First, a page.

It may (or may not) be surprising to learn that Gandalf shaved his head and beard and had a phenomenal career as a professional cyclist, under the pseudonym “Svein Tuft”. It is the only possible explanation for that amount of wisdom to be stuffed into human form. Some of that wisdom was shared today by Svein in a Global Relay – Bridge the Gap as part of their “Conversation With ____” series, hosted by Randy Ferguson. You can watch the conversation on Youtube, if you’re interested.

The details, examples, and advice Svein shared covered many topics, but I saw a theme throughout – “know yourself”. Know why you compete in your sport, what you love about it, what brings you joy, what you need to make your living environment suit you, what your niche is in your sport, and what brings you balance in the hard times.

For young athletes focusing hard on succeeding in their sport, this human element is often overlooked. We focus on results and physiology more than skills and relationships, and as Svein reinforced throughout the conversation being able to form strong and postive relationships within your team is crucial to your success. It will help you be a dependable teammate, dig deep on days when your motivation is low, and enjoy your time in sport.

According to Svein, the most successful athletes have a strong idea of who they are and who they can be, without being delusional. How do they develop that self-image? What can you do to build your own, including and in addition to knowing your physiological strengths and your niche in your sport? You can work on understanding your personality, your patterns, identifying your supports and the things that make you happy. You can work on your transition INTO sport by zooming out and looking at your timeline into your second career after sport – this will not only give you an identity that can survive the lumps and bumps that come with being an athlete but will prepare you to transition smoothly out of your sport when the time comes.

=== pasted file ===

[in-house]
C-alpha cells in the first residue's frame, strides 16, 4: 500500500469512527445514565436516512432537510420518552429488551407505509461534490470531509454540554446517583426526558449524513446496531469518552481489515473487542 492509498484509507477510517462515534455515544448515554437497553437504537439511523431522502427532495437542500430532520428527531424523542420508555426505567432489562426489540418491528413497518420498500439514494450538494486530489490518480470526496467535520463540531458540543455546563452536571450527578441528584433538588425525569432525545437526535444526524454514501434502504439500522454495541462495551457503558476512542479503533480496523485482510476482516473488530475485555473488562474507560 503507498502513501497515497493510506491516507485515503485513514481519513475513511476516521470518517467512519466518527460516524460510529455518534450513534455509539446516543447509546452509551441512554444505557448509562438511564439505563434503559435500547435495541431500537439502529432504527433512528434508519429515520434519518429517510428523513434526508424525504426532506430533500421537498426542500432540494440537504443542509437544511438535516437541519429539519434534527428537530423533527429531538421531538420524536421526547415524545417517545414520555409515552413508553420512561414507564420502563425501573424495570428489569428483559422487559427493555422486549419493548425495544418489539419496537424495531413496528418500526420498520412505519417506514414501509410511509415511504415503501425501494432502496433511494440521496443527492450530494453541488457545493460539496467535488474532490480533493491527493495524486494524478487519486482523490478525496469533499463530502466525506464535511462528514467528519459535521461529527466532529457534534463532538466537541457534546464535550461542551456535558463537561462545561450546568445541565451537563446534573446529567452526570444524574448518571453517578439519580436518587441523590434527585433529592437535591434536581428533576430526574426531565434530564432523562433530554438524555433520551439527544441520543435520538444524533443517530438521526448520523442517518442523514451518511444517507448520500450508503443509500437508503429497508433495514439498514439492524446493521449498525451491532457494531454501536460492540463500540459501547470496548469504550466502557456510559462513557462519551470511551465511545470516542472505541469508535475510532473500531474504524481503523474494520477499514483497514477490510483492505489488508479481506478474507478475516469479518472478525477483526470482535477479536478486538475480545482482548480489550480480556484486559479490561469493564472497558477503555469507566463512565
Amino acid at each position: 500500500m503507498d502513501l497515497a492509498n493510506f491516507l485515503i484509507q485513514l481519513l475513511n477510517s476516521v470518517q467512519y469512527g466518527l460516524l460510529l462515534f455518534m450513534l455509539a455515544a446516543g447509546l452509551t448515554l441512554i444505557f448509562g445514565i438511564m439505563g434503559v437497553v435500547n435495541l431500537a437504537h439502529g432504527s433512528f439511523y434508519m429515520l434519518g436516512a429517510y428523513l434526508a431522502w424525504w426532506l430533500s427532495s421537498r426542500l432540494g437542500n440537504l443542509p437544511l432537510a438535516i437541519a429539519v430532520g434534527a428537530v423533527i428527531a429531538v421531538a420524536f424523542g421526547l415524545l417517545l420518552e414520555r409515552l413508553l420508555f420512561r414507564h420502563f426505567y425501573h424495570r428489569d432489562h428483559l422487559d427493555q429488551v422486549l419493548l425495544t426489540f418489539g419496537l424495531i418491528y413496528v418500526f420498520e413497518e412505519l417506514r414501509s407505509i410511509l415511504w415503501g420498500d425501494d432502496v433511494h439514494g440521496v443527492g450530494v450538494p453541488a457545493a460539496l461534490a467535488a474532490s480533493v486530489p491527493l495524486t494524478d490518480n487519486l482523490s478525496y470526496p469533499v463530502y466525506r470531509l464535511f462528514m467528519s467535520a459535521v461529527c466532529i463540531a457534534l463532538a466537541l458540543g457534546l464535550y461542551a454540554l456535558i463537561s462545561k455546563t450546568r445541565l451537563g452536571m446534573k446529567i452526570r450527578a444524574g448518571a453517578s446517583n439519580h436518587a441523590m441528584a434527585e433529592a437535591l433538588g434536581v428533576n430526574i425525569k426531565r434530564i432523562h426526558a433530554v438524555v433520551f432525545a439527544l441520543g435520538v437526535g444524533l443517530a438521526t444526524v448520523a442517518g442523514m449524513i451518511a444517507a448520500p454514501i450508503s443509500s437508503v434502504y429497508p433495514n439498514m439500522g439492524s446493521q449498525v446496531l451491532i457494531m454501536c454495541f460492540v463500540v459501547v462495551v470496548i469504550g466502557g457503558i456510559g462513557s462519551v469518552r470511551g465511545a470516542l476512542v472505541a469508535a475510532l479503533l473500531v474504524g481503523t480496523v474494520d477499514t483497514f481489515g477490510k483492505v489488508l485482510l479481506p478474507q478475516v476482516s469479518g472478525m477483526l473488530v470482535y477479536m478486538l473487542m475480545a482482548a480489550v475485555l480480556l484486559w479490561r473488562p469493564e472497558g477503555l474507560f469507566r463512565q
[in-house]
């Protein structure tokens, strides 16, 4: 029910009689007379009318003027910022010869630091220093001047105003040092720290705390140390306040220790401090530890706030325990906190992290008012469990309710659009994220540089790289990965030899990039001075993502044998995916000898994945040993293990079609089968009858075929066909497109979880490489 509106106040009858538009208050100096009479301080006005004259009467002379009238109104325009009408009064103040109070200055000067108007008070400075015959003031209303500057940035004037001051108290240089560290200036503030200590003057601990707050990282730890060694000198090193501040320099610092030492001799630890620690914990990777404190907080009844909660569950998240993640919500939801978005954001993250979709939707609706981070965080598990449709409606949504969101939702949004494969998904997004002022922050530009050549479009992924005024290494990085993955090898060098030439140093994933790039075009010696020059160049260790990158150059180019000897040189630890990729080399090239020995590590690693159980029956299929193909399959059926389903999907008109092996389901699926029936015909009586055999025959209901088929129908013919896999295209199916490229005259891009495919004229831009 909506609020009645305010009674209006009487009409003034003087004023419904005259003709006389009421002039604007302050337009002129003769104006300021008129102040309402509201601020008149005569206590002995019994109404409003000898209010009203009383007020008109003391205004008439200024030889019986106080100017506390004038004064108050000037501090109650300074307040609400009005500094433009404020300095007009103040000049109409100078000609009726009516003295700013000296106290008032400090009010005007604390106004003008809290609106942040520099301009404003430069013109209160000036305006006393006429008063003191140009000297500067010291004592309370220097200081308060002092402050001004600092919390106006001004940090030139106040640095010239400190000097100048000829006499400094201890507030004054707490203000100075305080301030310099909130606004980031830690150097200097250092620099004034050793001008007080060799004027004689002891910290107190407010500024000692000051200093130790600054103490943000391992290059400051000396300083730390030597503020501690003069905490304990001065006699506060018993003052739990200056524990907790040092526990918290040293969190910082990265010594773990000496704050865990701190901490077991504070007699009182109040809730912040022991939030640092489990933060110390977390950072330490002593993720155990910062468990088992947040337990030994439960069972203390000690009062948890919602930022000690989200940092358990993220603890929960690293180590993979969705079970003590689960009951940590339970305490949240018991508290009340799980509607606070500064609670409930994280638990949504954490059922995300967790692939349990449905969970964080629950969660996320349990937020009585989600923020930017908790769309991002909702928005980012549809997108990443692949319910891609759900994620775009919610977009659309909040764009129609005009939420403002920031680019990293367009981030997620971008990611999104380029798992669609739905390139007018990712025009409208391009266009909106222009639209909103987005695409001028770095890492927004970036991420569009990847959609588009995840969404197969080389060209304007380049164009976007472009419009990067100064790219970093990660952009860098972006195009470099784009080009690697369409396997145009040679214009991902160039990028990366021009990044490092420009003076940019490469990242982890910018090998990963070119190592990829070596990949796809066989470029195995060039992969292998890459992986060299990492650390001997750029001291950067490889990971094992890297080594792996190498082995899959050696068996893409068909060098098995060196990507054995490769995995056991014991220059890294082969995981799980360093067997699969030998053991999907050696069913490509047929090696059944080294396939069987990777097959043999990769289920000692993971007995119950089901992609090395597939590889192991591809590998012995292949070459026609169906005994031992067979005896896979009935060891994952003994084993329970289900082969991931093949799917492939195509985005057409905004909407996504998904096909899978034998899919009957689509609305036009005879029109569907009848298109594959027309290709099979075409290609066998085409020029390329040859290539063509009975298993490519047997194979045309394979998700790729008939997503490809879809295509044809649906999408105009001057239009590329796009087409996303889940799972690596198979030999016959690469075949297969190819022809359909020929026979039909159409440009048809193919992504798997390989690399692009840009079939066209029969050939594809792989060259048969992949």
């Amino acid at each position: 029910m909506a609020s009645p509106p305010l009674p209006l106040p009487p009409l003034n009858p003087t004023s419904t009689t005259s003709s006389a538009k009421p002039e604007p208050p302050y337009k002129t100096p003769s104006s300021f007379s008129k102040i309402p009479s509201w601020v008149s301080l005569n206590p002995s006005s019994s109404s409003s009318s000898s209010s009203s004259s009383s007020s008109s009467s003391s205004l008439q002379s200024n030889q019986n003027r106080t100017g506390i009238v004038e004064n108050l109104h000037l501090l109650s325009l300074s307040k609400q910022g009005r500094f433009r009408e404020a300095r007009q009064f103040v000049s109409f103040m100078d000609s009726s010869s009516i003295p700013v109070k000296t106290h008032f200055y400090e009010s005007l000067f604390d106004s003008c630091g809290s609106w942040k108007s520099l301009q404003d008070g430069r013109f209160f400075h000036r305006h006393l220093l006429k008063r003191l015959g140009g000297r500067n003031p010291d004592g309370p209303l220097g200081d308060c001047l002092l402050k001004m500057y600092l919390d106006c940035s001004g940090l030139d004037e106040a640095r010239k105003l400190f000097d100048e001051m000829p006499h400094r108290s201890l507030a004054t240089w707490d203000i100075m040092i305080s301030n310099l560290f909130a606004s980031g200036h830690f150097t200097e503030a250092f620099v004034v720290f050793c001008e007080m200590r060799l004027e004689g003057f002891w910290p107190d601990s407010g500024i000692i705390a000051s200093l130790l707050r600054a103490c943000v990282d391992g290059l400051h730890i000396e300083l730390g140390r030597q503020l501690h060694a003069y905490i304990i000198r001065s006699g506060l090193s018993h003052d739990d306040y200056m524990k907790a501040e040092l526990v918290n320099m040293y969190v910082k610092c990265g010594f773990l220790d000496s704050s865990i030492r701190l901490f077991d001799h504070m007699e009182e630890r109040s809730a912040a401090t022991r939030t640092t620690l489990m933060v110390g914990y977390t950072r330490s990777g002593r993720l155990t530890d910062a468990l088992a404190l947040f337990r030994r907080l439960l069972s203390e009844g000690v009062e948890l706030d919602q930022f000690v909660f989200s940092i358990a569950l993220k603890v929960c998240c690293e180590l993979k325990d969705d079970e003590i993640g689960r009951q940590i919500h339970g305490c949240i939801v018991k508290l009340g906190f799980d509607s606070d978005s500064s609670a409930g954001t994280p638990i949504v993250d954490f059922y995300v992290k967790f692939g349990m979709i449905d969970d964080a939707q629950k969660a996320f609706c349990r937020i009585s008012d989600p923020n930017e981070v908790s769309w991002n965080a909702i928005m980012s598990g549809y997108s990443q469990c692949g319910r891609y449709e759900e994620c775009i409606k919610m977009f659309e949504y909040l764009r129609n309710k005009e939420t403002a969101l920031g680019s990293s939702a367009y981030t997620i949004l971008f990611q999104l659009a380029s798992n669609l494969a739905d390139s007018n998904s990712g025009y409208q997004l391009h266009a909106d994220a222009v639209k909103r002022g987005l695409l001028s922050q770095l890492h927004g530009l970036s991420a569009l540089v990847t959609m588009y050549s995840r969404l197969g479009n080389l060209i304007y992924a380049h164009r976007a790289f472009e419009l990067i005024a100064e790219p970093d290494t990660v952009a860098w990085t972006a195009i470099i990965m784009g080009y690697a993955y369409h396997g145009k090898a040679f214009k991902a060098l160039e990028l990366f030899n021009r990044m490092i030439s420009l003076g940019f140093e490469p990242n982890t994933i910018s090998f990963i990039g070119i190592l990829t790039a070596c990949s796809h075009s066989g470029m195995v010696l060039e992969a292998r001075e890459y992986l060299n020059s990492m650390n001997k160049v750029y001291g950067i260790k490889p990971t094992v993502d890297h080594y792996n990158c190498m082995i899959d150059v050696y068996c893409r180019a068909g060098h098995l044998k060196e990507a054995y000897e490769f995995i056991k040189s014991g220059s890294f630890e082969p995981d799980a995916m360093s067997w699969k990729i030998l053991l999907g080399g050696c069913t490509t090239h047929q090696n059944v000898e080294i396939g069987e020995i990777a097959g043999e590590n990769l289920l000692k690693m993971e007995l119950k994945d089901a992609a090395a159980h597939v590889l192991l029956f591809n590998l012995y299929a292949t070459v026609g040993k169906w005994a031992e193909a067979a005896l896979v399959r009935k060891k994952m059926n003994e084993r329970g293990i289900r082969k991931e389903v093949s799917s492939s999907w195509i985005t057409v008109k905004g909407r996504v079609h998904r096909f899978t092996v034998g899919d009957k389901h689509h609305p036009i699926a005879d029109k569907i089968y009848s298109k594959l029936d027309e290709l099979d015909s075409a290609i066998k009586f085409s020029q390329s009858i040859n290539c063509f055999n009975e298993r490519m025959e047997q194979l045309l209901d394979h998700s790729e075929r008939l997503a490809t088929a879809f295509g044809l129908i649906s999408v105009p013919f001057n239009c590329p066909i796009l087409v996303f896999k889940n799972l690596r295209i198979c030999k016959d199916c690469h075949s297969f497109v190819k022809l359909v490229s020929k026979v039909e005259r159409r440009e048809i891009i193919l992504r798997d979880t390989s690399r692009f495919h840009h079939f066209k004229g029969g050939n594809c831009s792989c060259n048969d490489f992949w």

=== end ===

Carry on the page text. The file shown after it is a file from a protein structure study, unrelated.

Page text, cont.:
Having a sense of who you are beyond your athletic identity gives you a solid foundation that can be your safety net throughout your career. When you’re injured or sick, you’ll have something else to work on while you recover and can restart training and racing. If you go through tough times in your sport, you’ll have the strength to either push through them or make whatever decision is best for you.

Most importantly, reaching out for help with this early in your career can help destigmatise asking for help if/when you need it later on. Do proactive, preventative work in any area (nutrition, physiotherapy, strength and conditioning, etc) is a sign of commitment, and it establishes trusting relationships with people you can lean on when you need to. Asking for help is a sign of strength, at any stage of your career.

If you’d like to do some of this work around identify and what you need to be successful and happy in your sport, Beyond the Podium Coaching would love to help. You can get in touch at

If you’d like to support athletes who would like to do this work but can’t afford it, you can donate in the “Sponsorship” section of our Athlete page – each $100 sponsors an hour of coaching with a young athlete. Athletes, you can apply for sponsorship on the same page.

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